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Nobles

Convert a point using a matrix

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Suppose you have the point (x,y,z) and you want to convert it to something nasty like ((2x+5z)/(z+3),5,(y+2)/(z+3)) using a matrix. How do you go about doing this?? My knowledge of matrices is very limited. I've asked some buddies of mine currently enroled in Linear Algebra about a problem like this but they were also stumpted. [edited by - Nobles on March 2, 2003 10:34:21 PM]

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Why exactly do you want it done with a matrix? Just do the math, using a matrix isn''t going to give you any advantage.

Anyway I don''t think you can do transformations like the one you showed with a matrix. Notice the linear in linear algebra.

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This is a confusing question. I agree with Dobbs here, using a matrix makes no sense in this case. Do you have a specific goal you''re trying to accomplish, or what?

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Guest Anonymous Poster
Short answer, you can''t do that transformation with a matrix because of the 1/(z+3) terms, unless you believe in storing points with homgeneous coordinates. (in which case you''re transforming (x, y, z, 1) to (2x + 5z, 5z + 15, y + 2, z + 3).

The matrix to do <B> that </B> is

| 2, 0, 5, 0 |
| 0, 0, 5, 15 |
| 0, 1, 0, 2 |
| 0, 0, 1, 3 |


Anthony Serrano

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I submitted this answer as part of a field trip for the class Introduction to 3D Game Programming, taught at Gameversity (http://www.gameversity.com)

(k_bukie)

Homogenization would be the way to go, but not all transformations can be represented with a matrix, and the one you suggest has certain singularities that you need to be aware of. For instance, it is invalid for z = -3, which is more visible before homogenization than after, though it is implied in the transformation.

Full solution:

Hom(| a11 a12 a13 a14 |) | x | | (2x + 5z)/(z + 3) |
(| a21 a22 a23 a24 |) | y | = | 5 |
(| a31 a32 a33 a34 |) | z | | (y + 2)/(z + 3) |
(| a41 a42 a43 a44 |) | w | | 1 |

So, the 4 linear equations are:

1. (a11*x + a12*y + a13*z + a14*w)/(a41*x + a42*y + a43*z + a44*w) = (2x + 5z)/(z+3)
2. (a21*x + a22*y + a23*z + a24*w)/(a41*x + a42*y + a43*z + a44*w) = 5
3. (a31*x + a32*y + a33*z + a34*w)/(a41*x + a42*y + a43*z + a44*w) = (y + 2)/(z + 3)
4. (a41*x + a42*y + a43*z + a44*w)/(a41*x + a42*y + a43*z + a44*w) = 1

Equation 4 is obvious, and doesn''t help anything at this time.

Starting with equation 1:
(a11*x + a12*y + a13*z + a14*w)/(a41*x + a42*y + a43*z + a44*w) = (2x + 5z)/(z+3)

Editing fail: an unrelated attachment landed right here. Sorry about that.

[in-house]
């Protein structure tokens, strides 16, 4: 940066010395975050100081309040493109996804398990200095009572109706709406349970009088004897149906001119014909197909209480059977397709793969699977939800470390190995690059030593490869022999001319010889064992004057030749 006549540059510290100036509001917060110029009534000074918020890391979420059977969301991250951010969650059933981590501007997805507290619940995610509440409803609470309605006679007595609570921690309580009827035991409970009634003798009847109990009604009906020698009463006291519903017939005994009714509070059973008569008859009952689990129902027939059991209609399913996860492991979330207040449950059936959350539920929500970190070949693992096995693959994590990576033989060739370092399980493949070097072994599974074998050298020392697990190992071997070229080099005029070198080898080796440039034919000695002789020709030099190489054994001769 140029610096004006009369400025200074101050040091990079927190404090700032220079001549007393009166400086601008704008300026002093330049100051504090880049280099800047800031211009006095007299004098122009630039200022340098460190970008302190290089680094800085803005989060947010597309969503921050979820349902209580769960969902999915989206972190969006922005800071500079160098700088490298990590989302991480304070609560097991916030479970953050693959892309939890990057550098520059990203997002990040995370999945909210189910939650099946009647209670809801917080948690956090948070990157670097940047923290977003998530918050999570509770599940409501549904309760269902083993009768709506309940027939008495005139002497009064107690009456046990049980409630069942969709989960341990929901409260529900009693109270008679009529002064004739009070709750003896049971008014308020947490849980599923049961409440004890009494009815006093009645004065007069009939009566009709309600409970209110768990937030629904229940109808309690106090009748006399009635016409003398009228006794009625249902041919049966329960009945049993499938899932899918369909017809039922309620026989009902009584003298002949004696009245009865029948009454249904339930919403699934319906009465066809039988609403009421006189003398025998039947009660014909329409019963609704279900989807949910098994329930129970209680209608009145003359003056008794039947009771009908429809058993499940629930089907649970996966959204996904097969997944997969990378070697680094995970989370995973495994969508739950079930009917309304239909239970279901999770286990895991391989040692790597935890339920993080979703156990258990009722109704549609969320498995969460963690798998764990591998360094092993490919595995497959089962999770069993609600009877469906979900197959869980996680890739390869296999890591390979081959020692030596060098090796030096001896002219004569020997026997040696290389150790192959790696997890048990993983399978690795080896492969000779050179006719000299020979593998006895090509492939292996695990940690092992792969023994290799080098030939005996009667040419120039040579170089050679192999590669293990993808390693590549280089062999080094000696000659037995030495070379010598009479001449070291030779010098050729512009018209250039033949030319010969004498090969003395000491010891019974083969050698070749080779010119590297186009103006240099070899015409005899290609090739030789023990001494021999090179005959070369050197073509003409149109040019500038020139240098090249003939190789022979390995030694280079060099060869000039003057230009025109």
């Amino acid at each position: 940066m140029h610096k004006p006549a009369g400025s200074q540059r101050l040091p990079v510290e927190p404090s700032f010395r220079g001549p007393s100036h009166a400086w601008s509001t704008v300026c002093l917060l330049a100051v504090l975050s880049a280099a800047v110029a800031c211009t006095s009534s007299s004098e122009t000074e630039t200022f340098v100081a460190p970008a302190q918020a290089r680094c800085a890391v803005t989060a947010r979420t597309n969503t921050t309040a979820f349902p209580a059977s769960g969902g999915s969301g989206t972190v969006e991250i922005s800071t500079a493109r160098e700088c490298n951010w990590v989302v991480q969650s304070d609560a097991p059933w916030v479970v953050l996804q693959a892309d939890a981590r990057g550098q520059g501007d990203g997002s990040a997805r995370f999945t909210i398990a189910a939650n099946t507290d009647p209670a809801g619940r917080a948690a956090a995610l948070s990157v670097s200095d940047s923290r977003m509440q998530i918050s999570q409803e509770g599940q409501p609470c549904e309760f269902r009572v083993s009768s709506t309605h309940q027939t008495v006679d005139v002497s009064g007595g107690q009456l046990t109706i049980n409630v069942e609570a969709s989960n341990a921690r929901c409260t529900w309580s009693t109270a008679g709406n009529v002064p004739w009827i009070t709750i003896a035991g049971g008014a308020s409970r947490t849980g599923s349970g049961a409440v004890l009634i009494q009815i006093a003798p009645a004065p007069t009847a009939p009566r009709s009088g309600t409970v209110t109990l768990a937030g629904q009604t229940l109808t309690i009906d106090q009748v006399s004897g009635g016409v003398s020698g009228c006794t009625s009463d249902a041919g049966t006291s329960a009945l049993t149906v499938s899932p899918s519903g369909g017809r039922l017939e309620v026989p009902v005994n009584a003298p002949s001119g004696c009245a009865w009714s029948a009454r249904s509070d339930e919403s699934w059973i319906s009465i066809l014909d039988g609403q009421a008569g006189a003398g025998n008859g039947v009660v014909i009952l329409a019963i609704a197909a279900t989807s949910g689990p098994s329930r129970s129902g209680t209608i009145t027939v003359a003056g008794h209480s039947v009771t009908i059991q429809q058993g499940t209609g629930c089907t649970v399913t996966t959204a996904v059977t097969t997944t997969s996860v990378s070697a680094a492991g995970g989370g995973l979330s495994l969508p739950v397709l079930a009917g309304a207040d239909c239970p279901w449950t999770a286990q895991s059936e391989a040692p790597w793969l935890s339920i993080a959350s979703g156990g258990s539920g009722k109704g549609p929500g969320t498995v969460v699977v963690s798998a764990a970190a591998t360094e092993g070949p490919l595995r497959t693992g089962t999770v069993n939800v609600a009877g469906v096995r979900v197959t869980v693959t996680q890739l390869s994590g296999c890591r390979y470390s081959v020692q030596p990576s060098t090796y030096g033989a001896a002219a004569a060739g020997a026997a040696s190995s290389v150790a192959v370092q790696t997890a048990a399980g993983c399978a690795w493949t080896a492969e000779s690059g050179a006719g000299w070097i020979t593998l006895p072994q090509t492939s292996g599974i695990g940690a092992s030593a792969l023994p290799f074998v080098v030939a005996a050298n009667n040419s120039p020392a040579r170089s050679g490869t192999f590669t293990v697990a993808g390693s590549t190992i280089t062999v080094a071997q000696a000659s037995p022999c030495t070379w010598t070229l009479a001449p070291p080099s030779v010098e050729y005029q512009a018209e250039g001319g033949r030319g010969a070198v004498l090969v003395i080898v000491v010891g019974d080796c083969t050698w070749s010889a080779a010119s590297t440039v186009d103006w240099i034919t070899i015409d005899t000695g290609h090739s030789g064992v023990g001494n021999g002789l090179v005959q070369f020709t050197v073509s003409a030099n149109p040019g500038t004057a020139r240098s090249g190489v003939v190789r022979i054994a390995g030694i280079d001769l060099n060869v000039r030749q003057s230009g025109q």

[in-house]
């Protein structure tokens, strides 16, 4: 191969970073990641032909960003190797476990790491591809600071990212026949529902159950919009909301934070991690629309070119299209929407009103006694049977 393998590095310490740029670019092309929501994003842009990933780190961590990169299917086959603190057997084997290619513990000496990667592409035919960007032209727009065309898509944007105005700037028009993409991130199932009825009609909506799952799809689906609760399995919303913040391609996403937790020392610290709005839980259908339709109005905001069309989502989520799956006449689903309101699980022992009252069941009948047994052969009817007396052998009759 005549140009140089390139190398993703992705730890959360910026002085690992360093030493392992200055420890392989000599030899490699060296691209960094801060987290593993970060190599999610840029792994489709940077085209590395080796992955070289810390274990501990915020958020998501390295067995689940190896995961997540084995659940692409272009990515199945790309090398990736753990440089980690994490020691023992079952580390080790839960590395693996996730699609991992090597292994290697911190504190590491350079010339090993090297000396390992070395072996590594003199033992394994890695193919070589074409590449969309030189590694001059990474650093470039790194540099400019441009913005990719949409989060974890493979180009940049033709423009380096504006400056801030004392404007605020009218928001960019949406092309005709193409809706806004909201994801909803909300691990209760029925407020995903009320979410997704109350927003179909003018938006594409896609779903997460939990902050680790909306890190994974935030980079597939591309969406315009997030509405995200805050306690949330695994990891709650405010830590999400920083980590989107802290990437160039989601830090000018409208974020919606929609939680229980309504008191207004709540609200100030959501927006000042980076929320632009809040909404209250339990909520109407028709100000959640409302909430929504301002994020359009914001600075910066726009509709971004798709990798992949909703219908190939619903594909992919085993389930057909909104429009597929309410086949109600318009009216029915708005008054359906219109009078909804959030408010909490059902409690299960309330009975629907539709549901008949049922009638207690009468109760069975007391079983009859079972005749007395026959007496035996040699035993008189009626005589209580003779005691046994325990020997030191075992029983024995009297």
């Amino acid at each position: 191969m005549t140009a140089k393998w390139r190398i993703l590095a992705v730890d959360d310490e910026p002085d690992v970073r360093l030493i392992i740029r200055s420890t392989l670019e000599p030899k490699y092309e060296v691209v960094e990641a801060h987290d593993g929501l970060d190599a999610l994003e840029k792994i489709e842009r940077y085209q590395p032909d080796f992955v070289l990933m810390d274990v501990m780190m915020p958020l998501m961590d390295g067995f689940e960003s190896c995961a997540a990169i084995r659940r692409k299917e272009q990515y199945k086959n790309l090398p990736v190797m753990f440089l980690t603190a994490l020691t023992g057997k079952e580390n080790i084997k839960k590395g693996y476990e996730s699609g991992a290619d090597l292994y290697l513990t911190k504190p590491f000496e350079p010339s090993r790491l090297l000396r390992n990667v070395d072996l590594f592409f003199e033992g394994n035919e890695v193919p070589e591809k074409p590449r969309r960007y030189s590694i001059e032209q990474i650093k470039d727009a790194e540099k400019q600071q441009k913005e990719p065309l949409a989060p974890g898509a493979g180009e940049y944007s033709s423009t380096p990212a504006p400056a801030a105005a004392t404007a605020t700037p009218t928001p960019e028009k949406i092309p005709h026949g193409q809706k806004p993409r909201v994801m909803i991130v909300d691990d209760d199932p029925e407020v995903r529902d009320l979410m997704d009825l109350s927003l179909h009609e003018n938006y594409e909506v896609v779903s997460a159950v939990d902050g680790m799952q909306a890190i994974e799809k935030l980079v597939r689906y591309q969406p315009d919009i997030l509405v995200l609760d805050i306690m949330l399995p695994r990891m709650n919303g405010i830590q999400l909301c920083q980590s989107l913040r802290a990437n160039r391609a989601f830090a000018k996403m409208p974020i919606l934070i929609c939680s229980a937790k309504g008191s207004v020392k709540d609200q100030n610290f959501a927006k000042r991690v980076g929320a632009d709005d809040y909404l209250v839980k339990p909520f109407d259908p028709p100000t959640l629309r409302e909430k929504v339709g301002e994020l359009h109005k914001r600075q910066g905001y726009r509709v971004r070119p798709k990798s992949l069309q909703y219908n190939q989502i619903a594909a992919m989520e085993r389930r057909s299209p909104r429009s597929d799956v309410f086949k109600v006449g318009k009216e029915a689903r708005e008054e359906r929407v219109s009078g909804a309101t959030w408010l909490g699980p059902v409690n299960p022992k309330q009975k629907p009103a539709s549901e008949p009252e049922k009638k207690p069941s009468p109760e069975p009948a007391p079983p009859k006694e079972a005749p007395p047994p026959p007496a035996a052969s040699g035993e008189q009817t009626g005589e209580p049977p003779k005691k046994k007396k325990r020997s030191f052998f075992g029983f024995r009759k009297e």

According to the right side, the x coefficient is 2/(z+3). According to the left size, it is a11/(a41*x + a42*y + a43*z + a44*w).
This would suggest that a11 = 2, a41 = 0, a42 = 0, a43 = 1, and a44*w = 3. (Note that no assumptions are made about w quite yet).

The z coefficient, similarly, is 5/(z+3). Therefore, a13 = 5.

Now, the y coefficient is 0, so a12/(z+3) = 0. Therefore, a12 = 0. Similar for a14 = 0.

So, after the first equation, we have a matrix
| 2 0 5 0 |
| ? ? ? ? |
| ? ? ? ? |
| 0 0 1 ? |

Now, let''s look at equation #3 (cause it''s easier right now):
(a31*x + a32*y + a33*z + a34*w)/(a41*x + a42*y + a43*z + a44*w) = (y + 2)/(z + 3)

Similar to equation #1, the y coefficient is 1/(z+3), so a32 = 1. Since the x and z coefficients must be 0, a31 = a33 = 0.
Now, for the fourth coefficient, we have 2/(z+3). Looking at the left side of the equation, a34w/(z + 3). So, a34w = 2. This is where we need to make an assumption about w. For this set of equations, it works for w = 1, but this is a dangerous assumption, because we assume that we can find a solution before we know one exists. So, assuming w = 1, a34 = 2. Also making that assumption, a44 = 3.

So here''s our matrix:

| 2 0 5 0 |
| ? ? ? ? |
| 0 1 0 2 |
| 0 0 1 3 |

Now for equation 2:
(a21*x + a22*y + a23*z + a24*w)/(a41*x + a42*y + a43*z + a44*w) = 5
Assuming the solution exists, and assuming w = 1, we can do the following:

a21*x + a22*y + a23*z + a24*w = 5(0 + 0 + z + 3) = 5z + 15 (invalid for z = -3)

Therefore, based on that equation, the x coefficient is 0, and the y coefficient is 0, so a21 = a22 = 0. However, with the modification in the equation, the z coefficient is 5, which on the left side is now just a23, so a23 = 5.
The w coefficient is 15, so assuming w = 1, a24 = 15.

Therefore, the transformation matrix is:
| 2 0 5 0 |
| 0 0 5 15|
| 0 1 0 2 |
| 0 0 1 3 |

This was done using 2 dangerous assumptions: First that a solution exists and each equation satisfied that solution, and that w = 1.

(Yes, I know the solution was already included, but I had to do one for class, and I had a dispute as to whether the solution was so simple and/or valid in all cases).

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